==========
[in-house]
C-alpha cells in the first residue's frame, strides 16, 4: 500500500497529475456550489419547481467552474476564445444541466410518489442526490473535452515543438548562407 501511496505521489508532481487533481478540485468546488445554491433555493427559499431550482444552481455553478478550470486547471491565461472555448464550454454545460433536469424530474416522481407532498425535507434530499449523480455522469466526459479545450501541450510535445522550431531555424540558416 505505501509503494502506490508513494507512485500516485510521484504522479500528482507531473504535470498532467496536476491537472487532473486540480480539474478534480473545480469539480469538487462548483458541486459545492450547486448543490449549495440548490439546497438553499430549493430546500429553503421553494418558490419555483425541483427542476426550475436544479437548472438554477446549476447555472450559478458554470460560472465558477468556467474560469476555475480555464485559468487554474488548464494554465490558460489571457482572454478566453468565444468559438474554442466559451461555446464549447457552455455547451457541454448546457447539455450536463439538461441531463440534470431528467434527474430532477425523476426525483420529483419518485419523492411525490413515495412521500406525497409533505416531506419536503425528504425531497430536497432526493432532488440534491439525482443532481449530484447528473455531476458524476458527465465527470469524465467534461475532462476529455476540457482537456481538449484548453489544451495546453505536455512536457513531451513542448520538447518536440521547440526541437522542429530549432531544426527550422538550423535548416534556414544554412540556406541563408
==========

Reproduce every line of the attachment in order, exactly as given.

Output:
[in-house]
C-alpha cells in the first residue's frame, strides 16, 4: 500500500497529475456550489419547481467552474476564445444541466410518489442526490473535452515543438548562407 501511496505521489508532481487533481478540485468546488445554491433555493427559499431550482444552481455553478478550470486547471491565461472555448464550454454545460433536469424530474416522481407532498425535507434530499449523480455522469466526459479545450501541450510535445522550431531555424540558416 505505501509503494502506490508513494507512485500516485510521484504522479500528482507531473504535470498532467496536476491537472487532473486540480480539474478534480473545480469539480469538487462548483458541486459545492450547486448543490449549495440548490439546497438553499430549493430546500429553503421553494418558490419555483425541483427542476426550475436544479437548472438554477446549476447555472450559478458554470460560472465558477468556467474560469476555475480555464485559468487554474488548464494554465490558460489571457482572454478566453468565444468559438474554442466559451461555446464549447457552455455547451457541454448546457447539455450536463439538461441531463440534470431528467434527474430532477425523476426525483420529483419518485419523492411525490413515495412521500406525497409533505416531506419536503425528504425531497430536497432526493432532488440534491439525482443532481449530484447528473455531476458524476458527465465527470469524465467534461475532462476529455476540457482537456481538449484548453489544451495546453505536455512536457513531451513542448520538447518536440521547440526541437522542429530549432531544426527550422538550423535548416534556414544554412540556406541563408